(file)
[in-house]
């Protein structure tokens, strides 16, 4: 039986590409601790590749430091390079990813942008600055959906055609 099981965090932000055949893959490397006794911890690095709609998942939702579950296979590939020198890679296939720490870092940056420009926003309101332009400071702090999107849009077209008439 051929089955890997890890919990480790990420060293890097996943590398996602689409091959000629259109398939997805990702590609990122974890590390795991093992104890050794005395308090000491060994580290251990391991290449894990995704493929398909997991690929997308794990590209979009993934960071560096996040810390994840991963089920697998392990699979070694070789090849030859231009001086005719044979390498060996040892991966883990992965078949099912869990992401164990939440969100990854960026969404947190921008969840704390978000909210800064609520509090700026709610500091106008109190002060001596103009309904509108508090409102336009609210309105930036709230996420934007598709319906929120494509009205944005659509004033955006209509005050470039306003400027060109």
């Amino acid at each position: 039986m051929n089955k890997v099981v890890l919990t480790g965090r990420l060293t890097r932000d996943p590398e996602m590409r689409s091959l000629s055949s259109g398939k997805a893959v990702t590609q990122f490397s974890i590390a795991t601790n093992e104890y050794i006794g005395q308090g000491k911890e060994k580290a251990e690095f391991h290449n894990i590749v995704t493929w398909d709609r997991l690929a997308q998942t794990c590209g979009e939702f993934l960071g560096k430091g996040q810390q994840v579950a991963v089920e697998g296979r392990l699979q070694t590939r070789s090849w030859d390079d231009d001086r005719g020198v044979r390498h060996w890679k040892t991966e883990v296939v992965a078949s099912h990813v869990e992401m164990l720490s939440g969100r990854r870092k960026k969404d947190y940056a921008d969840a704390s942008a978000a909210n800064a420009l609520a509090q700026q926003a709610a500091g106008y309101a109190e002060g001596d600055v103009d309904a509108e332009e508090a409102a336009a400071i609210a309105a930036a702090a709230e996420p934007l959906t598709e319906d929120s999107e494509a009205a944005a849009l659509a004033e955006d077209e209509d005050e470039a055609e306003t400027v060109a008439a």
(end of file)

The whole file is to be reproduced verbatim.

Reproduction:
[in-house]
């Protein structure tokens, strides 16, 4: 039986590409601790590749430091390079990813942008600055959906055609 099981965090932000055949893959490397006794911890690095709609998942939702579950296979590939020198890679296939720490870092940056420009926003309101332009400071702090999107849009077209008439 051929089955890997890890919990480790990420060293890097996943590398996602689409091959000629259109398939997805990702590609990122974890590390795991093992104890050794005395308090000491060994580290251990391991290449894990995704493929398909997991690929997308794990590209979009993934960071560096996040810390994840991963089920697998392990699979070694070789090849030859231009001086005719044979390498060996040892991966883990992965078949099912869990992401164990939440969100990854960026969404947190921008969840704390978000909210800064609520509090700026709610500091106008109190002060001596103009309904509108508090409102336009609210309105930036709230996420934007598709319906929120494509009205944005659509004033955006209509005050470039306003400027060109």
């Amino acid at each position: 039986m051929n089955k890997v099981v890890l919990t480790g965090r990420l060293t890097r932000d996943p590398e996602m590409r689409s091959l000629s055949s259109g398939k997805a893959v990702t590609q990122f490397s974890i590390a795991t601790n093992e104890y050794i006794g005395q308090g000491k911890e060994k580290a251990e690095f391991h290449n894990i590749v995704t493929w398909d709609r997991l690929a997308q998942t794990c590209g979009e939702f993934l960071g560096k430091g996040q810390q994840v579950a991963v089920e697998g296979r392990l699979q070694t590939r070789s090849w030859d390079d231009d001086r005719g020198v044979r390498h060996w890679k040892t991966e883990v296939v992965a078949s099912h990813v869990e992401m164990l720490s939440g969100r990854r870092k960026k969404d947190y940056a921008d969840a704390s942008a978000a909210n800064a420009l609520a509090q700026q926003a709610a500091g106008y309101a109190e002060g001596d600055v103009d309904a509108e332009e508090a409102a336009a400071i609210a309105a930036a702090a709230e996420p934007l959906t598709e319906d929120s999107e494509a009205a944005a849009l659509a004033e955006d077209e209509d005050e470039a055609e306003t400027v060109a008439a």